Clifford Nakata’s personal story includes recognizable themes in the history of Colorado Springs: patriotism, migration, national defense, and growth.
After Pearl Harbor, teenaged Clifford, his twin sister and his parents were moved from their home town of Kingsburg, California to an internment camp in Gila, Arizona.
This experience led Clifford to affirm his loyalty to his nation, and strengthened his patriotism.
Subsequently drafted to take up arms in defense of the United States during the Korean Conflict, Clifford served with distinction. He told that he completed 77 missions behind enemy lines, and was the only member of his unit to have survived.
From growing up in California to being relocated to the internment camp in Arizona; from providing military service in the Korean Conflict to working as a NATO planner in Europe; then finally deciding to adopt Colorado Springs as his place of residence and professional practice, Clifford’s migration story is like that of many military service members choosing to settle in Colorado Springs and make it their home.
Clifford’s Nakata Planning Group was regarded as one of the premier professional military planning practices in the 1980’s and 1990’s, helping make Colorado Springs synonymous with planning for victory in national defense. He provided the first ever comprehensive survey of US Army bases in Europe for USAREUR, locating and mapping all the military communities and bases that were established after World War II and are still in use today. He guided his Planning Group’s development of comprehensive base master plans, mobilization plans and demobilization plans for US bases throughout Germany, England, Italy, Japan, and South Korea. He also developed plans for installations across the continental United States and Alaska, including the local ones of NORAD, Peterson Air Force Base and Fort Carson. By formulating plans to strengthen US military installations in important theatres of military engagement, Clifford’s efforts contributed to the United States’ victory of the Cold War.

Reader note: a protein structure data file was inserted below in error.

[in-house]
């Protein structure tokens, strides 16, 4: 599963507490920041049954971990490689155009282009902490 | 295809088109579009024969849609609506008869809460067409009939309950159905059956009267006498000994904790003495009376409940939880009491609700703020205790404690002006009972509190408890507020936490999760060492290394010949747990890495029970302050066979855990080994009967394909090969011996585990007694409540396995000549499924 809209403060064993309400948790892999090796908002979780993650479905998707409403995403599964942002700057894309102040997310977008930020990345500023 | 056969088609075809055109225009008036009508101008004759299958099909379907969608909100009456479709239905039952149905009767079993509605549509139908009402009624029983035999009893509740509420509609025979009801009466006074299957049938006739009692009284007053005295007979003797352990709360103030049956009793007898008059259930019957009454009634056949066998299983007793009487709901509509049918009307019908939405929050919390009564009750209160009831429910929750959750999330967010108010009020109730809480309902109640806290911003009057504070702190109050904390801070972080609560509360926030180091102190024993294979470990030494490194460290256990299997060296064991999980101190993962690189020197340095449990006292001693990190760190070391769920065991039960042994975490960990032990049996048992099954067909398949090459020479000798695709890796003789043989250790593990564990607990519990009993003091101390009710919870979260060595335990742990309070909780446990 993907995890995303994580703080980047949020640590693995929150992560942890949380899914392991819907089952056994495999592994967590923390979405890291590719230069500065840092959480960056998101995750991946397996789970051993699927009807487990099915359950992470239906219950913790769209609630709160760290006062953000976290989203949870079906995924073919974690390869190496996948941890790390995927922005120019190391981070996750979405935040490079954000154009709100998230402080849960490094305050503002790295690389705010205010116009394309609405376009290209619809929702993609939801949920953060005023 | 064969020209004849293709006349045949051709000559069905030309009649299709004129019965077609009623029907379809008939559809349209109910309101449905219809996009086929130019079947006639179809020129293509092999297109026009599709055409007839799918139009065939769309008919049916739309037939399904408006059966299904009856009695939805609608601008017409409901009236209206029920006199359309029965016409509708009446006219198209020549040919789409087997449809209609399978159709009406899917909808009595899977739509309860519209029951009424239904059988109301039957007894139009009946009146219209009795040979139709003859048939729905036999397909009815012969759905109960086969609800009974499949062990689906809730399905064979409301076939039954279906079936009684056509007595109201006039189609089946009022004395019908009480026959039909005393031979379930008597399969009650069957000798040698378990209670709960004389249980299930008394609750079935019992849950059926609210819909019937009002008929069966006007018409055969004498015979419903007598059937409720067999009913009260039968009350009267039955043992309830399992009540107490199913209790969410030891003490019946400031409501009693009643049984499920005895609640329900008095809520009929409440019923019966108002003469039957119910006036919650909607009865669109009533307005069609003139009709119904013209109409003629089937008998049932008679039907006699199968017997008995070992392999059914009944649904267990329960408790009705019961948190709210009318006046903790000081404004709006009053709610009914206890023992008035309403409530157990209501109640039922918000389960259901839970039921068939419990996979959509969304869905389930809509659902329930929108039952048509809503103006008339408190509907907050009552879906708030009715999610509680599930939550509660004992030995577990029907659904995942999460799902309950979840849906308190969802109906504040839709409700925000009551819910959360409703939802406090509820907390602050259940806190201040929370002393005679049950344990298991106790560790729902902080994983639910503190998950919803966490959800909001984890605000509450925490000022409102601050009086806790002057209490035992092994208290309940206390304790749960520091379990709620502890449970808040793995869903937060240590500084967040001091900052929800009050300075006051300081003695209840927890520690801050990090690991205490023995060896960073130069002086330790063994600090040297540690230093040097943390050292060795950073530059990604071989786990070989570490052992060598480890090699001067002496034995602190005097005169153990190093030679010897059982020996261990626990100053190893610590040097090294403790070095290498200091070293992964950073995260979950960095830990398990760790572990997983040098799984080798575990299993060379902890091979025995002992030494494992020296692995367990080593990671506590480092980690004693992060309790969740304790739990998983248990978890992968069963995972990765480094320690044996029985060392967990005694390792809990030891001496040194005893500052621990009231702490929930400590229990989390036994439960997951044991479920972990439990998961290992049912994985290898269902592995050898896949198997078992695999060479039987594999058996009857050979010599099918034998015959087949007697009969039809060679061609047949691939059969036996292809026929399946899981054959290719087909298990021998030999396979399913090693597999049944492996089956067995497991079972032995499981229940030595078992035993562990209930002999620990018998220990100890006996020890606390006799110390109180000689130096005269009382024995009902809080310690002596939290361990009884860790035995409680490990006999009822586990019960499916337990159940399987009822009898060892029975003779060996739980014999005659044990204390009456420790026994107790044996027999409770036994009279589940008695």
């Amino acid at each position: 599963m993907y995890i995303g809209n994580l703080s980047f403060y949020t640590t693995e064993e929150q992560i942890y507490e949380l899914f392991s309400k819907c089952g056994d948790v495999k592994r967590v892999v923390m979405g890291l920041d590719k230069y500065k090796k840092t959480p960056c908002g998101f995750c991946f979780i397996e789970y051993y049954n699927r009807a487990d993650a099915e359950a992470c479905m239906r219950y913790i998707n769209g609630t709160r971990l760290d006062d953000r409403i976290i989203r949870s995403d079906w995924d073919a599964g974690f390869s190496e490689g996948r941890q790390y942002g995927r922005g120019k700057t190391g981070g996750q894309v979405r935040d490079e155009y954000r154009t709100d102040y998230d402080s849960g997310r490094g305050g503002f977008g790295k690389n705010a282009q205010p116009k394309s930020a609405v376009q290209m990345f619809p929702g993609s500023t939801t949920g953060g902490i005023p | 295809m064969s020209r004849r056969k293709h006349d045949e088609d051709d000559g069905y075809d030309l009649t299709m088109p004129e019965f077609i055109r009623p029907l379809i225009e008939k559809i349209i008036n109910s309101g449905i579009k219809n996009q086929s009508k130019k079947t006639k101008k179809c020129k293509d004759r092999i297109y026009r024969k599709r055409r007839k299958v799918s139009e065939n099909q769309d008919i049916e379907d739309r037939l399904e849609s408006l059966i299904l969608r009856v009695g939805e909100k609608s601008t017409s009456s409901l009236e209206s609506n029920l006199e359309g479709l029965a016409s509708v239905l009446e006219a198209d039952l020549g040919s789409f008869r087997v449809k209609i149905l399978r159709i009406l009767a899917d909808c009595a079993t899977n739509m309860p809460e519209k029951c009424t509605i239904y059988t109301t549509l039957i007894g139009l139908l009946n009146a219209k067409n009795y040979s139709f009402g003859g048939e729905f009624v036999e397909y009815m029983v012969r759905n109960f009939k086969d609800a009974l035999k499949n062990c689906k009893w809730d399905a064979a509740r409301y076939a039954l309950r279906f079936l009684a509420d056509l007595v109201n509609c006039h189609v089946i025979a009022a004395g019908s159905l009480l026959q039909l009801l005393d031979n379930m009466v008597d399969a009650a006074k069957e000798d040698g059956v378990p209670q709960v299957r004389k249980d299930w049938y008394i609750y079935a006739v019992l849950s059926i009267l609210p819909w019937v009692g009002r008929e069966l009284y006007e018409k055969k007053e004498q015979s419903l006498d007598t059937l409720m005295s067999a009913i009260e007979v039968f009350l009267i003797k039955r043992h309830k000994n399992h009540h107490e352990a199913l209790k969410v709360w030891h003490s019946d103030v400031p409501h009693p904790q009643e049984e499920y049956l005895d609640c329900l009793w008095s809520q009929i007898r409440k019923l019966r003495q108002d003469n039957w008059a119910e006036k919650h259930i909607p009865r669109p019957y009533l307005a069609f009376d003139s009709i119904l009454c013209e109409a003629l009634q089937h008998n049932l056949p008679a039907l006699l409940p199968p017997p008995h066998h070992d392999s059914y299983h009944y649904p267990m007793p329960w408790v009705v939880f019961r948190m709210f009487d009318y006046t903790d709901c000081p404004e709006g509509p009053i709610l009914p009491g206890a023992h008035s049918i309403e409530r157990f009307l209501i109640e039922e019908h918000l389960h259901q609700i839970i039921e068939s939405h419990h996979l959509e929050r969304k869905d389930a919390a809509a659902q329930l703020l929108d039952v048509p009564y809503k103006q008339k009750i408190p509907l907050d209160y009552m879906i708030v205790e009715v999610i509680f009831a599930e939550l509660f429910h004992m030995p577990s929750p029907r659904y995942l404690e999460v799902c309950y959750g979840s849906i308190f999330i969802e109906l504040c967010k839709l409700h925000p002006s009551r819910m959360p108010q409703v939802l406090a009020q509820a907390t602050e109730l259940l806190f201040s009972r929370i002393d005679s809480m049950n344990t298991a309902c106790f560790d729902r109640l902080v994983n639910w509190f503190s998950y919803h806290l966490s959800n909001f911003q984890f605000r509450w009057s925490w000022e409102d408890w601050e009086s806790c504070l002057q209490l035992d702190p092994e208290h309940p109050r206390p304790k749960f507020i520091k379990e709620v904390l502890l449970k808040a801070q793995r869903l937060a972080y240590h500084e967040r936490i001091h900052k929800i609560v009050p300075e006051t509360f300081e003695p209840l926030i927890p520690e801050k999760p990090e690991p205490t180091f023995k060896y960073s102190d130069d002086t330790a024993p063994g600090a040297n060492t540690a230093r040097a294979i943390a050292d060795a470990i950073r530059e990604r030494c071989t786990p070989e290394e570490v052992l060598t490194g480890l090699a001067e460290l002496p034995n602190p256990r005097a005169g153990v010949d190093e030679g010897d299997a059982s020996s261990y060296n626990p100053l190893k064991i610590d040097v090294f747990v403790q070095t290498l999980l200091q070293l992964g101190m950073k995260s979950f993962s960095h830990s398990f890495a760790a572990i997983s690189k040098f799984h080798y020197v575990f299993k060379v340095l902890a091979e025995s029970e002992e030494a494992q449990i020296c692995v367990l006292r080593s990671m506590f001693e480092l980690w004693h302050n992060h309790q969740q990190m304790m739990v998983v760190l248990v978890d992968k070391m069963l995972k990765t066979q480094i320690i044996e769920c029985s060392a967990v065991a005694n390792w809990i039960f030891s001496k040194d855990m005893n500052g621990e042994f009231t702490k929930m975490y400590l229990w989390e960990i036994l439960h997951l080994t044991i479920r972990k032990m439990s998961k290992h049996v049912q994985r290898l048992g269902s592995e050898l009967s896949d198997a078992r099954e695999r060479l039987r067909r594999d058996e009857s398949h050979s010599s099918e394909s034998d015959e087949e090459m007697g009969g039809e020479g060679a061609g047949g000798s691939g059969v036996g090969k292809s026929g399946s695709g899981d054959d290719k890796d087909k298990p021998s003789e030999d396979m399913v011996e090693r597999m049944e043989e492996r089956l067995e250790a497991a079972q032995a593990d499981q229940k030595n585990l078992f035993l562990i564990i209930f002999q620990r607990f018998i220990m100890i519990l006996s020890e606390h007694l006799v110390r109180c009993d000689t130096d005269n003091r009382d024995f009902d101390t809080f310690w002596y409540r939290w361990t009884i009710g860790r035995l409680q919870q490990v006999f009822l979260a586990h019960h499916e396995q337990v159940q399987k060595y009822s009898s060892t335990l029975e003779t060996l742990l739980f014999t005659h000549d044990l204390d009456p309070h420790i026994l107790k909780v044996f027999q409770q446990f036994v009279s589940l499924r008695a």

Clifford was not only a significant planner in our nation’s history, but also a prolific architect. Responding to Colorado Springs’ growth, he completed numerous education buildings, among them the Centennial Campus of Pikes Peak Community College; and ones at Colorado College, the University of Colorado at Colorado Springs, and the United States Air Force Academy. He completed a large number of school buildings for Academy School District 20 and Harrison School District 2. Among his signature civic buildings are the downtown Colorado Springs Jail, the Alamo Corporate Center and with his long-time friend and associate John James Wallace, the El Paso County building and Pikes Peak Center complex. His corporate projects included ones for Current Inc., Goodwill Industries, IBM and the corporate offices of GE Johnson and Nunn Construction companies. His health care work included projects for the Penrose-St. Francis hospital system. Of particular significance, with both his planning and architectural practices, he completed the Downtown Action Plan which has been instrumental in shaping the development of Downtown Colorado Springs.
Generously Submitted by Gregory Friesen, FAIA